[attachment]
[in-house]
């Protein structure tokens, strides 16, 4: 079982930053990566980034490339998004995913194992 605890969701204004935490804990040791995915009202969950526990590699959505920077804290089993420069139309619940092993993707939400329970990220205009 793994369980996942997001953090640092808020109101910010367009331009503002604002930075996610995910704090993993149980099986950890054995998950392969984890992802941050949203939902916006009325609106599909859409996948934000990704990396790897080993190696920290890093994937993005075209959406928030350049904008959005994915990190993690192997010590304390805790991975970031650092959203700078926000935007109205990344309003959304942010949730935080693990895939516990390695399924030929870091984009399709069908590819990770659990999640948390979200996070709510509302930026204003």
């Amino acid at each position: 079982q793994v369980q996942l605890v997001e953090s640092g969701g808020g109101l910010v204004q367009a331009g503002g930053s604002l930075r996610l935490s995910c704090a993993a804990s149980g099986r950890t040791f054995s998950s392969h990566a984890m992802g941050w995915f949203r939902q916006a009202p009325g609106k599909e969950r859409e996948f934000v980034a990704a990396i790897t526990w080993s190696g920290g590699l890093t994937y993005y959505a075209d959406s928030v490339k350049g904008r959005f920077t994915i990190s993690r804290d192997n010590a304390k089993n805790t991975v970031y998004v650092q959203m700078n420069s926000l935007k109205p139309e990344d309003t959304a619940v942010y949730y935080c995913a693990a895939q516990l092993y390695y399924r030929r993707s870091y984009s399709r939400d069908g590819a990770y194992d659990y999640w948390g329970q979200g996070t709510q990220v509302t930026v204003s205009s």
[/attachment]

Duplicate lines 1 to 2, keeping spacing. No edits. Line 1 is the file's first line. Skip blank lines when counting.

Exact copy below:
[in-house]
């Protein structure tokens, strides 16, 4: 079982930053990566980034490339998004995913194992 605890969701204004935490804990040791995915009202969950526990590699959505920077804290089993420069139309619940092993993707939400329970990220205009 793994369980996942997001953090640092808020109101910010367009331009503002604002930075996610995910704090993993149980099986950890054995998950392969984890992802941050949203939902916006009325609106599909859409996948934000990704990396790897080993190696920290890093994937993005075209959406928030350049904008959005994915990190993690192997010590304390805790991975970031650092959203700078926000935007109205990344309003959304942010949730935080693990895939516990390695399924030929870091984009399709069908590819990770659990999640948390979200996070709510509302930026204003």